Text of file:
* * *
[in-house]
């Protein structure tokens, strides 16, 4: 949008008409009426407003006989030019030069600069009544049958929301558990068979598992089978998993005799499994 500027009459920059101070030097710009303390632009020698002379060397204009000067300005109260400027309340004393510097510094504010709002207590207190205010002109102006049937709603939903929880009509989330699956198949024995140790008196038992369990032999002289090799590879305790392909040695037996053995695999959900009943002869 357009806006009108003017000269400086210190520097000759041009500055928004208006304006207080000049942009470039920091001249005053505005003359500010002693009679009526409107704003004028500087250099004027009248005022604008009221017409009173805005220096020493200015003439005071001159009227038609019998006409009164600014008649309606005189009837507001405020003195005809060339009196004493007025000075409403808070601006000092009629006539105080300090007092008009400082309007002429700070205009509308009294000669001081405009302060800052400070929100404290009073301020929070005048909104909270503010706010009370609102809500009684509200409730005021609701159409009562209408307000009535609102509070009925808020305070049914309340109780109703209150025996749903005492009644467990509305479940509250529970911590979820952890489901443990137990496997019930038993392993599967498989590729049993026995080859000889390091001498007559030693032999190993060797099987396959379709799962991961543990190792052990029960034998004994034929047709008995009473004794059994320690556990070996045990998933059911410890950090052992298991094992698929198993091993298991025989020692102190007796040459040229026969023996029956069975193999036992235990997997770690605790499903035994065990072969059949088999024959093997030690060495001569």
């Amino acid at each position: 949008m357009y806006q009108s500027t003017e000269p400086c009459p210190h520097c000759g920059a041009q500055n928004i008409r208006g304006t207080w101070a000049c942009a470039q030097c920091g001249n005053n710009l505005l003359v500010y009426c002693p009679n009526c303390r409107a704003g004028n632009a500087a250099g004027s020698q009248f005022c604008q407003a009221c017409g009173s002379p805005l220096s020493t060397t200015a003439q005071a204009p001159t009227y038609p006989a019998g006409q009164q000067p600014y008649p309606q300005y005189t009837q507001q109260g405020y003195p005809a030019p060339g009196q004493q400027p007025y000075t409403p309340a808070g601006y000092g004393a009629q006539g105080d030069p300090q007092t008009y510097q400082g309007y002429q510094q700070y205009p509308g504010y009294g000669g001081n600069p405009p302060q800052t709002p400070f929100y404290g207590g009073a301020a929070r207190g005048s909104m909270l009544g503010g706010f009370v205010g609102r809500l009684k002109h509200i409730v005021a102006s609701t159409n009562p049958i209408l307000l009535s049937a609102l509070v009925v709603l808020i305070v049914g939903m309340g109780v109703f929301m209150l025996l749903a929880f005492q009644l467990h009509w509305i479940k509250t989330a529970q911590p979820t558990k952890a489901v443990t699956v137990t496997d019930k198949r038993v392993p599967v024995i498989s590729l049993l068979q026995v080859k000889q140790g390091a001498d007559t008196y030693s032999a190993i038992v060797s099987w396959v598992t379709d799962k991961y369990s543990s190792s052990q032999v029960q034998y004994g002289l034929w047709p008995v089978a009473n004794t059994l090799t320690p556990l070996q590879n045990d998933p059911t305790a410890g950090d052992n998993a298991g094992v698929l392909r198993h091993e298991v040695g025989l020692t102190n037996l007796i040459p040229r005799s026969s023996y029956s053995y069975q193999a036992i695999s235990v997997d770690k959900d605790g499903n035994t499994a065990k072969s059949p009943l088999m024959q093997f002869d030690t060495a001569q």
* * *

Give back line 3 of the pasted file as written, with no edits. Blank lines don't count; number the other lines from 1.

């Amino acid at each position: 949008m357009y806006q009108s500027t003017e000269p400086c009459p210190h520097c000759g920059a041009q500055n928004i008409r208006g304006t207080w101070a000049c942009a470039q030097c920091g001249n005053n710009l505005l003359v500010y009426c002693p009679n009526c303390r409107a704003g004028n632009a500087a250099g004027s020698q009248f005022c604008q407003a009221c017409g009173s002379p805005l220096s020493t060397t200015a003439q005071a204009p001159t009227y038609p006989a019998g006409q009164q000067p600014y008649p309606q300005y005189t009837q507001q109260g405020y003195p005809a030019p060339g009196q004493q400027p007025y000075t409403p309340a808070g601006y000092g004393a009629q006539g105080d030069p300090q007092t008009y510097q400082g309007y002429q510094q700070y205009p509308g504010y009294g000669g001081n600069p405009p302060q800052t709002p400070f929100y404290g207590g009073a301020a929070r207190g005048s909104m909270l009544g503010g706010f009370v205010g609102r809500l009684k002109h509200i409730v005021a102006s609701t159409n009562p049958i209408l307000l009535s049937a609102l509070v009925v709603l808020i305070v049914g939903m309340g109780v109703f929301m209150l025996l749903a929880f005492q009644l467990h009509w509305i479940k509250t989330a529970q911590p979820t558990k952890a489901v443990t699956v137990t496997d019930k198949r038993v392993p599967v024995i498989s590729l049993l068979q026995v080859k000889q140790g390091a001498d007559t008196y030693s032999a190993i038992v060797s099987w396959v598992t379709d799962k991961y369990s543990s190792s052990q032999v029960q034998y004994g002289l034929w047709p008995v089978a009473n004794t059994l090799t320690p556990l070996q590879n045990d998933p059911t305790a410890g950090d052992n998993a298991g094992v698929l392909r198993h091993e298991v040695g025989l020692t102190n037996l007796i040459p040229r005799s026969s023996y029956s053995y069975q193999a036992i695999s235990v997997d770690k959900d605790g499903n035994t499994a065990k072969s059949p009943l088999m024959q093997f002869d030690t060495a001569q």